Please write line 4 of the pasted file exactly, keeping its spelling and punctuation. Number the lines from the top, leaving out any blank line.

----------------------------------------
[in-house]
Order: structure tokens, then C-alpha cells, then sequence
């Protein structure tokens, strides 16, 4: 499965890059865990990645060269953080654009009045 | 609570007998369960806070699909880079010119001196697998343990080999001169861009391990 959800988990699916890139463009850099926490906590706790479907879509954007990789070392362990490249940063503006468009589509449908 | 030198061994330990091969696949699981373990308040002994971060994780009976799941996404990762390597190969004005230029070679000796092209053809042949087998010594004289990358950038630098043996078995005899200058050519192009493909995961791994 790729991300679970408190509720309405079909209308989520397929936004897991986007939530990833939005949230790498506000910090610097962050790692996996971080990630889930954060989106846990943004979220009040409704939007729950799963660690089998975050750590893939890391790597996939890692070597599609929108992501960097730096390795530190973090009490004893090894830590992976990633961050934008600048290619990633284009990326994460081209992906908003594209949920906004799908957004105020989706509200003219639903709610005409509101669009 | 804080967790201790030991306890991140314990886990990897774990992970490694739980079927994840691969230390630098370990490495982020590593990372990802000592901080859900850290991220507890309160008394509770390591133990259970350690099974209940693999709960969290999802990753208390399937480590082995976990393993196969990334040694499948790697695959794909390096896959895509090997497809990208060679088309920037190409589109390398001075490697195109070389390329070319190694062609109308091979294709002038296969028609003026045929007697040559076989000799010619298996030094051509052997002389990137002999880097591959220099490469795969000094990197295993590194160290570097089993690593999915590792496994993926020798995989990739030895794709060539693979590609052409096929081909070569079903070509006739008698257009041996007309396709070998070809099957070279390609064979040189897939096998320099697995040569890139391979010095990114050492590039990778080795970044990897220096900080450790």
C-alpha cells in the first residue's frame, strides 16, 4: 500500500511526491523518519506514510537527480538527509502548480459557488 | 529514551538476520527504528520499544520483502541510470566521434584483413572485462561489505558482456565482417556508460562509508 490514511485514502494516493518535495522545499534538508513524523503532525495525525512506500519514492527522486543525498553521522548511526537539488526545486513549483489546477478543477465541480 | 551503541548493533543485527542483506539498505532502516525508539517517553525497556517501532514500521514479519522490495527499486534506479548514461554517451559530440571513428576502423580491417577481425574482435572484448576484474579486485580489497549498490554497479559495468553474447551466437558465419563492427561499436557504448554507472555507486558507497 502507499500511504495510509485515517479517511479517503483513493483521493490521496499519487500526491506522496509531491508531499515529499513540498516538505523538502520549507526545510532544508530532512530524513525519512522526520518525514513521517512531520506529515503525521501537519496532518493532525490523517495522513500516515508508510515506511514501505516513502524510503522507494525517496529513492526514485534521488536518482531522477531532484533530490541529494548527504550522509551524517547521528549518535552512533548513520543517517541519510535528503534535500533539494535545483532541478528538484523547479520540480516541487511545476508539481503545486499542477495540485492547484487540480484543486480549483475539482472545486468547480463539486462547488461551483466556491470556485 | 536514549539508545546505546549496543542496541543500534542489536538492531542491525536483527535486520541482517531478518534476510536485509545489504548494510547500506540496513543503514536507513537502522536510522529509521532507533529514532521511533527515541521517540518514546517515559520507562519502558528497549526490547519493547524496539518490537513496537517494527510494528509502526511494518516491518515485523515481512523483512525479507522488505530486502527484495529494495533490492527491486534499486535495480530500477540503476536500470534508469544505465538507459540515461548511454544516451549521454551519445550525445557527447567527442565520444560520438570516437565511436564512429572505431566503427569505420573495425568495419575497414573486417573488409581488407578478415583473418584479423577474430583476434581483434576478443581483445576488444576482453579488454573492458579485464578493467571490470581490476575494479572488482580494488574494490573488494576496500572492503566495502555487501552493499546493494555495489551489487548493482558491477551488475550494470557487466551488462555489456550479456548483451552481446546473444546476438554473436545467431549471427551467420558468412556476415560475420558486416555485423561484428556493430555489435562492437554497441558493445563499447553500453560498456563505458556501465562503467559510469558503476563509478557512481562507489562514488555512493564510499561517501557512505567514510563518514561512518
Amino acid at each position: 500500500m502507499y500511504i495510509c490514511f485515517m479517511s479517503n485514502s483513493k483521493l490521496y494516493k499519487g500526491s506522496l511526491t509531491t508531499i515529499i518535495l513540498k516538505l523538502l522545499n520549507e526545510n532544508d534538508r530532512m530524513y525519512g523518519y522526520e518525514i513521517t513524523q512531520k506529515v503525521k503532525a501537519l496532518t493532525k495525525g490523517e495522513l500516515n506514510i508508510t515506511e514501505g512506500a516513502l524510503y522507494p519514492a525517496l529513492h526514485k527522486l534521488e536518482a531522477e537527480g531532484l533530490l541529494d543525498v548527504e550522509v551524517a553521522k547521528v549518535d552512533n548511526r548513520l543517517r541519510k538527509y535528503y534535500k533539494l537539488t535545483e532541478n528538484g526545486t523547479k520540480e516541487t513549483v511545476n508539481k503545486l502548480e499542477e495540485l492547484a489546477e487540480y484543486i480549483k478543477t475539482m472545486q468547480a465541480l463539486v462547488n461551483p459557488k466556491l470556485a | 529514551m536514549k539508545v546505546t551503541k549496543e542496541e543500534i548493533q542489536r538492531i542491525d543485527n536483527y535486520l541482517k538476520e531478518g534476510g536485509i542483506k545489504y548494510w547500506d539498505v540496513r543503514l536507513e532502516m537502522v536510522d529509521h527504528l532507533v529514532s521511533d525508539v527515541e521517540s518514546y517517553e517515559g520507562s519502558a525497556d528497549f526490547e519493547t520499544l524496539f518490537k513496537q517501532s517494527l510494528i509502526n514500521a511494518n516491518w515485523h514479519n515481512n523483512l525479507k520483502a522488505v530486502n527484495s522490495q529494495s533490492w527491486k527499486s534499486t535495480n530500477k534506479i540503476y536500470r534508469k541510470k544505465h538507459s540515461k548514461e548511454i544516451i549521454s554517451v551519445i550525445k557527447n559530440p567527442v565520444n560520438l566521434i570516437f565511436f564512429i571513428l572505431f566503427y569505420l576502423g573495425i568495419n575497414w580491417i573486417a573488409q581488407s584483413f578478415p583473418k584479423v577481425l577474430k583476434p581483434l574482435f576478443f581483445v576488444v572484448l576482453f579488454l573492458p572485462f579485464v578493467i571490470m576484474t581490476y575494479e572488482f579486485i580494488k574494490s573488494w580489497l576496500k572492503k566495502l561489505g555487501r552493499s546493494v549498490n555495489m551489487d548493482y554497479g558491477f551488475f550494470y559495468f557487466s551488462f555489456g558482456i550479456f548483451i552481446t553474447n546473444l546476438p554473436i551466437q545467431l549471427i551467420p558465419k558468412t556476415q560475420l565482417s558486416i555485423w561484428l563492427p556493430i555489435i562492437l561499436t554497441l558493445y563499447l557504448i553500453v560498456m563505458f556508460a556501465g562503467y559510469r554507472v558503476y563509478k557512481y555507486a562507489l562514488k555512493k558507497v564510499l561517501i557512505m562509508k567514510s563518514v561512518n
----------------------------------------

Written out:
C-alpha cells in the first residue's frame, strides 16, 4: 500500500511526491523518519506514510537527480538527509502548480459557488 | 529514551538476520527504528520499544520483502541510470566521434584483413572485462561489505558482456565482417556508460562509508 490514511485514502494516493518535495522545499534538508513524523503532525495525525512506500519514492527522486543525498553521522548511526537539488526545486513549483489546477478543477465541480 | 551503541548493533543485527542483506539498505532502516525508539517517553525497556517501532514500521514479519522490495527499486534506479548514461554517451559530440571513428576502423580491417577481425574482435572484448576484474579486485580489497549498490554497479559495468553474447551466437558465419563492427561499436557504448554507472555507486558507497 502507499500511504495510509485515517479517511479517503483513493483521493490521496499519487500526491506522496509531491508531499515529499513540498516538505523538502520549507526545510532544508530532512530524513525519512522526520518525514513521517512531520506529515503525521501537519496532518493532525490523517495522513500516515508508510515506511514501505516513502524510503522507494525517496529513492526514485534521488536518482531522477531532484533530490541529494548527504550522509551524517547521528549518535552512533548513520543517517541519510535528503534535500533539494535545483532541478528538484523547479520540480516541487511545476508539481503545486499542477495540485492547484487540480484543486480549483475539482472545486468547480463539486462547488461551483466556491470556485 | 536514549539508545546505546549496543542496541543500534542489536538492531542491525536483527535486520541482517531478518534476510536485509545489504548494510547500506540496513543503514536507513537502522536510522529509521532507533529514532521511533527515541521517540518514546517515559520507562519502558528497549526490547519493547524496539518490537513496537517494527510494528509502526511494518516491518515485523515481512523483512525479507522488505530486502527484495529494495533490492527491486534499486535495480530500477540503476536500470534508469544505465538507459540515461548511454544516451549521454551519445550525445557527447567527442565520444560520438570516437565511436564512429572505431566503427569505420573495425568495419575497414573486417573488409581488407578478415583473418584479423577474430583476434581483434576478443581483445576488444576482453579488454573492458579485464578493467571490470581490476575494479572488482580494488574494490573488494576496500572492503566495502555487501552493499546493494555495489551489487548493482558491477551488475550494470557487466551488462555489456550479456548483451552481446546473444546476438554473436545467431549471427551467420558468412556476415560475420558486416555485423561484428556493430555489435562492437554497441558493445563499447553500453560498456563505458556501465562503467559510469558503476563509478557512481562507489562514488555512493564510499561517501557512505567514510563518514561512518